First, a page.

(6) Section 20 of the Act of 1952 is about sub-tenants becoming tenants on determination of tenancy; the corresponding provision in the Act of 1958 is Section 18. It is needless to refer for the purpose of this case to Sections 14 and 17 which have also been referred to in Section 18 of the Act of 1958. The most material difference however, between the two Acts so far as the present question is concerned, is that there was no provision corresponding to Section 42 in the Act of 1958 in the Act of 1952. Section 42 of the Act of 1958 reads :-

'42.Controller to exercise powers of civil court for execution of other orders.- Save as otherwise provided in Section 41, an order made by the Controller or an order passed on appeal under this Act shall be executable by the Controller as a decree of a civil court and for this purpose, the Controller shall have all the powers of a civil court.'

(7) In the old Act of 1952 in pursuance of Section 45 which enabled rules to be made, Rule 4 had provided as follows :-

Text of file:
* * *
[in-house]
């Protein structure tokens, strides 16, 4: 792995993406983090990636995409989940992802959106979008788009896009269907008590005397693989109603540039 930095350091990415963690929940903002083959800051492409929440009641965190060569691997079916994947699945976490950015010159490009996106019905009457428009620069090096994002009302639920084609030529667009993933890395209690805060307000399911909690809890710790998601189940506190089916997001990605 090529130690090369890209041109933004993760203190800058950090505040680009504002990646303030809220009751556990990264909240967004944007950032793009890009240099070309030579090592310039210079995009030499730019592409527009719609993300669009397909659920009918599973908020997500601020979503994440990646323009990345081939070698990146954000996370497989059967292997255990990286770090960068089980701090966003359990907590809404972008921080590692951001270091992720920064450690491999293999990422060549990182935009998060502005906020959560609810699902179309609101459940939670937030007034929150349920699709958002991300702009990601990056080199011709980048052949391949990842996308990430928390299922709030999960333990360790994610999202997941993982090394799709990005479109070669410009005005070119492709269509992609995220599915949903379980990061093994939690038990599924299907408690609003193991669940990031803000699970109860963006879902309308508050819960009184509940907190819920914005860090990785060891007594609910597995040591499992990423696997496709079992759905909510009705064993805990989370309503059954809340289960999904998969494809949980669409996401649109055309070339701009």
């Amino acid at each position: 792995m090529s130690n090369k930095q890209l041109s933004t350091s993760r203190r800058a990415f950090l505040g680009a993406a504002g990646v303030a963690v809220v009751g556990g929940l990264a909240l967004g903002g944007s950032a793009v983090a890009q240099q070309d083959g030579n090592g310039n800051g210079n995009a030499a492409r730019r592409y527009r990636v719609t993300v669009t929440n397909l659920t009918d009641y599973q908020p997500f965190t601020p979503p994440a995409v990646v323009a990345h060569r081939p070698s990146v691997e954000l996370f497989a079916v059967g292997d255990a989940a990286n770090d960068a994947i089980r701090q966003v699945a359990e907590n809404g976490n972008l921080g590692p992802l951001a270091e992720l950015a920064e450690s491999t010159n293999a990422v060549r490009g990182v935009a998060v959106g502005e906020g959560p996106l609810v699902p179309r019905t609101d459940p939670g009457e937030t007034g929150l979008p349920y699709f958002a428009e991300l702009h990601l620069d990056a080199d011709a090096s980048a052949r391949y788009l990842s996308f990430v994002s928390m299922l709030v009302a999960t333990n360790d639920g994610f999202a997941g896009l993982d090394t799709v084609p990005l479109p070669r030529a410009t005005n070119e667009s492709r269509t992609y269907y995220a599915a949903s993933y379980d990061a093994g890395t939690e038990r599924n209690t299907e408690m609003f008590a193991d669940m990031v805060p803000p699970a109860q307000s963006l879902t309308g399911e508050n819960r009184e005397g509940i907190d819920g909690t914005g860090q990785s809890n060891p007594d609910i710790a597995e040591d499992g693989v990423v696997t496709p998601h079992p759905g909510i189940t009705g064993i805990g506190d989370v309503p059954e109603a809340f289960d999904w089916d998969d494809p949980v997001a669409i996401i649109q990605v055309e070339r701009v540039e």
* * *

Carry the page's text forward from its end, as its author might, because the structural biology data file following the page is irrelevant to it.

'IN deciding any question relating to procedure not specifically provided by the Act or by these Rules, the Court shall, as tar as possible, be governed by the provisions contained in. the Code of Civil Procedure. 1908.'

Shanker, J. speaking for the Division Bench observed as follows :--

'IT is true that the provisions of the Code apply only 'as far as possible', but the only meaning of this expression in this context is that they are applicable in so far as they are not inconsistent with the provisions of this Act. They will certainly not apply if there is anything to the contrary provided in the Act either explicitly or by necessary implication.'